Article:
- Audio Input Type: Bluetooth 4.2 (aptX, aptX-LL, AAC) Frequency Response: 20Hz-20kHz Speaker Diameters: 6.4mm Number of Speakers: 2 Type: Electro-dynamic Battery: x2 50mAh Charging Dock: 28.8x28.8x29.2mm Weight: 18g
Ease of Learning: 4 / 5
Ease of Use: 4.5 / 5
Enjoyment: 4 / 5
Design: 4.5 / 5
Value for Money: 2 / 5
When it comes to earphones, most of us tend to stick to the pair we receive in the box alongside our smartphones and don’t venture much further from the default. You wouldn’t then expect that a set of earphones could be considered high-end, but that’s exactly what Bang & Olufsen have created in the form of the BeoPlay H5.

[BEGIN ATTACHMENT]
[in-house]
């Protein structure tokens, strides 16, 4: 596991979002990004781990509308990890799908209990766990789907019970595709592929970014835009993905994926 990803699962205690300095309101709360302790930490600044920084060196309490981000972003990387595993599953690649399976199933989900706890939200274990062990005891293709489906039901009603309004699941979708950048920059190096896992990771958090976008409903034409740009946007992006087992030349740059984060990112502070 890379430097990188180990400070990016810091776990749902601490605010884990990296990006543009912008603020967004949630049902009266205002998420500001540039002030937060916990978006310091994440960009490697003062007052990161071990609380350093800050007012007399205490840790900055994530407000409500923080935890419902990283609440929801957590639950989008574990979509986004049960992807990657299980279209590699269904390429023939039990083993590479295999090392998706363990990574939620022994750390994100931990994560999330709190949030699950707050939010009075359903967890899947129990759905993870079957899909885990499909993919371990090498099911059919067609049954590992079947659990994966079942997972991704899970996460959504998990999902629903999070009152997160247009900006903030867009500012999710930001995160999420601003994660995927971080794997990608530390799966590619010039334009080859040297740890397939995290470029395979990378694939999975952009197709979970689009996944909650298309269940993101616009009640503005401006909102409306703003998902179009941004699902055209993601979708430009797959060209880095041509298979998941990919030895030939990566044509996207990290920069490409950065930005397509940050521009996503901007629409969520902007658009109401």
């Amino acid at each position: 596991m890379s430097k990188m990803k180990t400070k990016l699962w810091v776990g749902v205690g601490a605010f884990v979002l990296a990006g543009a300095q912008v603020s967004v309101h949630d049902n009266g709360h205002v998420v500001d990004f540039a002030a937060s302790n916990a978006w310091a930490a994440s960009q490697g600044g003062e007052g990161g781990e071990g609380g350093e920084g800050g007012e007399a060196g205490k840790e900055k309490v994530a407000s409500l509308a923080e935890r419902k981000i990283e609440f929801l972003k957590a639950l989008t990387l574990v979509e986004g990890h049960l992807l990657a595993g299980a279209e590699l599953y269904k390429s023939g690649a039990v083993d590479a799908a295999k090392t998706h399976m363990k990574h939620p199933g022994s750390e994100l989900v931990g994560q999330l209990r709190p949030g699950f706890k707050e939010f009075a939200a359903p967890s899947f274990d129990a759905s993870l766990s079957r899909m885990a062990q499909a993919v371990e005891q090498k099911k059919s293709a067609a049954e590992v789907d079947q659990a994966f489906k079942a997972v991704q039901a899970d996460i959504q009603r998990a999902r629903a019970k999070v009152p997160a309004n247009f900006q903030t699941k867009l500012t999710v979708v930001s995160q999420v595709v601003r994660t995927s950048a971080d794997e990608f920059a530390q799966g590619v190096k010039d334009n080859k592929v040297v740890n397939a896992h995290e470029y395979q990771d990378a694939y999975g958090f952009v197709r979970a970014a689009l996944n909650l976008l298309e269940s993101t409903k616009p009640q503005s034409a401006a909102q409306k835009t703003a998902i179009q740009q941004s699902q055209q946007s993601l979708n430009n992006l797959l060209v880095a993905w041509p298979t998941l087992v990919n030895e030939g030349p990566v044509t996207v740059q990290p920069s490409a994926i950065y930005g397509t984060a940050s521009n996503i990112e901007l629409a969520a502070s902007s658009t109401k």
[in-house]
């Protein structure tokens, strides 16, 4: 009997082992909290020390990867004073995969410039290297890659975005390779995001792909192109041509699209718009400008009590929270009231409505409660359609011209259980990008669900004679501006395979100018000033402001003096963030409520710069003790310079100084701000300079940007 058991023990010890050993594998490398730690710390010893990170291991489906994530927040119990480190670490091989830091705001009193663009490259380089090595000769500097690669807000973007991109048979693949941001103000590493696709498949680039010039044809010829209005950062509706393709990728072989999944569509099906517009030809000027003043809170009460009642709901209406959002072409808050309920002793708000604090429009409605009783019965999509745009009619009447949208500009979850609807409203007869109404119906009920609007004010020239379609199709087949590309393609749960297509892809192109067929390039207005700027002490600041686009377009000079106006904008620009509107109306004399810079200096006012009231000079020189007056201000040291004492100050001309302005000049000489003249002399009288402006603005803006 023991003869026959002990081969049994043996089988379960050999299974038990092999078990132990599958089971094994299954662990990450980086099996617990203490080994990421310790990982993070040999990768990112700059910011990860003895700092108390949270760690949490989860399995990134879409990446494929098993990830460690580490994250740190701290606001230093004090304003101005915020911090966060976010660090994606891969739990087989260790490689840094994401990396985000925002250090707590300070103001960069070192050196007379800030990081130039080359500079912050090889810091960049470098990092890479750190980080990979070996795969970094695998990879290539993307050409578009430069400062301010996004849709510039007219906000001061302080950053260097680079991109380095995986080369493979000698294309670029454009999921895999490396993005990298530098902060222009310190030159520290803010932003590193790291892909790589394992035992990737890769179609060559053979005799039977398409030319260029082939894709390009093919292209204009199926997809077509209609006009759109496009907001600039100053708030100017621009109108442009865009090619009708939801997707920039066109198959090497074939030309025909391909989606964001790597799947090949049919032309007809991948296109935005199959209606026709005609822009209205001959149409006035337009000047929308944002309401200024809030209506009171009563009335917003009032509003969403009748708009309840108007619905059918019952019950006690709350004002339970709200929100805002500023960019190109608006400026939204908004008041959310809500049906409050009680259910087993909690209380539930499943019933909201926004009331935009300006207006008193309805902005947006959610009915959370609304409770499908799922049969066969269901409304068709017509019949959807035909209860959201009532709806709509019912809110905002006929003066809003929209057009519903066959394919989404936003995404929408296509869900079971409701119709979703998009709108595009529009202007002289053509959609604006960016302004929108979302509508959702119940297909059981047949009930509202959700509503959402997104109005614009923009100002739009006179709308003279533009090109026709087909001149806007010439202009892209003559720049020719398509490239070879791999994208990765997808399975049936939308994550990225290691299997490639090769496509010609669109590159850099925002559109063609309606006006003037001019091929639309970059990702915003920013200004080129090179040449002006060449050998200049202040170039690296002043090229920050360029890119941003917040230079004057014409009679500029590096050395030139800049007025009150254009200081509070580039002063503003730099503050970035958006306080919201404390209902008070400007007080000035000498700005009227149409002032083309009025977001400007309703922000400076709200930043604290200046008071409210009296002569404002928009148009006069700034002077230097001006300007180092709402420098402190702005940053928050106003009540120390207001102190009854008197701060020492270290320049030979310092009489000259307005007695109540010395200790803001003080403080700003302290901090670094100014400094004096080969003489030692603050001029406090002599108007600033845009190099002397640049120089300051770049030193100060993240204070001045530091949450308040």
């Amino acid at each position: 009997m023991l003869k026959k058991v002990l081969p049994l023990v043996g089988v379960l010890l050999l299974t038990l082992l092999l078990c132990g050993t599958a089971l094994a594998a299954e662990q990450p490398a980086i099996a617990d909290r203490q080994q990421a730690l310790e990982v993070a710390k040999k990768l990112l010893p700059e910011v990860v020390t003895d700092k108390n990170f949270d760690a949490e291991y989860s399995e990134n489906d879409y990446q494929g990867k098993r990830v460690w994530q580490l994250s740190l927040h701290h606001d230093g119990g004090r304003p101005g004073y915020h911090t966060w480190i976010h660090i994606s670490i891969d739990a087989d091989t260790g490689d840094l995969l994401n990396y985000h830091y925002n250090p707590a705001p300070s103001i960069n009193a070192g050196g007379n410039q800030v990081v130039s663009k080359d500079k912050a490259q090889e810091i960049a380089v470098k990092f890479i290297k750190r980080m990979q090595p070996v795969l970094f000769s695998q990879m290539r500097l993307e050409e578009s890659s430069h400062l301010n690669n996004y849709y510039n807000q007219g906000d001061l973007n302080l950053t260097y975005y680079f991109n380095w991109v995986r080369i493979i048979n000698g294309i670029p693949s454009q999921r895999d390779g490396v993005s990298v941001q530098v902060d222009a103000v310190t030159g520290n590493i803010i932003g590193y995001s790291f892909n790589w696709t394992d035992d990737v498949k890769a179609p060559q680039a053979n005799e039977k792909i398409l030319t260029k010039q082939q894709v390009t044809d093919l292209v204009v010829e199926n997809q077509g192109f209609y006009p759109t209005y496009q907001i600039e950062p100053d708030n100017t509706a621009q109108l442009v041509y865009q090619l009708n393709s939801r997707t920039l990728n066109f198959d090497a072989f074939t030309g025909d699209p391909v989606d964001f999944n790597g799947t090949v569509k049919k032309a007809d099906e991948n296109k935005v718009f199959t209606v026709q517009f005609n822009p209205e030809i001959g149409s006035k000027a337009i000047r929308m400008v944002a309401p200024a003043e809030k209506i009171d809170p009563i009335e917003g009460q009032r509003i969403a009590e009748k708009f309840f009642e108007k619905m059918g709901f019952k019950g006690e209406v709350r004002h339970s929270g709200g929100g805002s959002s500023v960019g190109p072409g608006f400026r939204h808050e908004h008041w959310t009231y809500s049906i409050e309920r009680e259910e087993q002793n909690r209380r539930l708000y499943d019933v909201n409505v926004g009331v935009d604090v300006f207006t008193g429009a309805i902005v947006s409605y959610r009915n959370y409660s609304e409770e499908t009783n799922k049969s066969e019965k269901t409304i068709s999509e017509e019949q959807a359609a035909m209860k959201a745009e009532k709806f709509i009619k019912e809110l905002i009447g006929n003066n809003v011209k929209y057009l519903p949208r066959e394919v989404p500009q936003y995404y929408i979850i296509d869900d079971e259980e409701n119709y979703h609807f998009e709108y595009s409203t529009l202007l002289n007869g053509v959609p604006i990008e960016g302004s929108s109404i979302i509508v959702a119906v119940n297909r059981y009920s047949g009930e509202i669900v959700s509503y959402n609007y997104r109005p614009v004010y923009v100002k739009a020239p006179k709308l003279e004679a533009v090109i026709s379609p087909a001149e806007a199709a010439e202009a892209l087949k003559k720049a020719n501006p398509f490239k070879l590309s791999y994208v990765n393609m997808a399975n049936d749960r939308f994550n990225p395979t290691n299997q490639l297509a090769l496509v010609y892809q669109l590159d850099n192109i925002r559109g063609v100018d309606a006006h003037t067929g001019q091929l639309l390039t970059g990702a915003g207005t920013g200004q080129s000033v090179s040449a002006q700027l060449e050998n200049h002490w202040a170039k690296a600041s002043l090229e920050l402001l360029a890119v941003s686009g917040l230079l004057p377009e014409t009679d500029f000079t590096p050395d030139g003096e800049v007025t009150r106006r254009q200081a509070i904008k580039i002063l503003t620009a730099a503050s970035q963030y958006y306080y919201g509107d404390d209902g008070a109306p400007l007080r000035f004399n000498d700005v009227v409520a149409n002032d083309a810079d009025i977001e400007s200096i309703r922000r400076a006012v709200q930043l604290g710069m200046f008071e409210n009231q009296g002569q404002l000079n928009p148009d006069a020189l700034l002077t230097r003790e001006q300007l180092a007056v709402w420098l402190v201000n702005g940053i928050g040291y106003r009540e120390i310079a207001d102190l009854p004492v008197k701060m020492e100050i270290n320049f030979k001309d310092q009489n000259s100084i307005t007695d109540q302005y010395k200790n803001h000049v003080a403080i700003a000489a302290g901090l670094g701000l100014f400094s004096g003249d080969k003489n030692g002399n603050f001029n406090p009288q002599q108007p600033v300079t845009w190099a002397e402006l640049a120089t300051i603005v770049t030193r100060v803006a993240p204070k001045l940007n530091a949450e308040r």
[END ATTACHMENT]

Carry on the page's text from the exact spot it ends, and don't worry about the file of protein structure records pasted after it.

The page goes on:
The H5 represents the company’s first set of wireless earphones. With Apple rumoured to be dropping the 3.5mm audio jack on the upcoming iPhone 7, there’s no doubt a push towards wireless audio, especially when it comes to Bluetooth earphones, and we’ll see quite a lot more releases in the upcoming months. While the progression to wireless may be well on its way, many still wonder whether high-end earphones are something to take notice of as well, given the obvious price tag. I had the privilege of enjoying the H5 for a period of two weeks hoping to answer that exact question.
Build and Design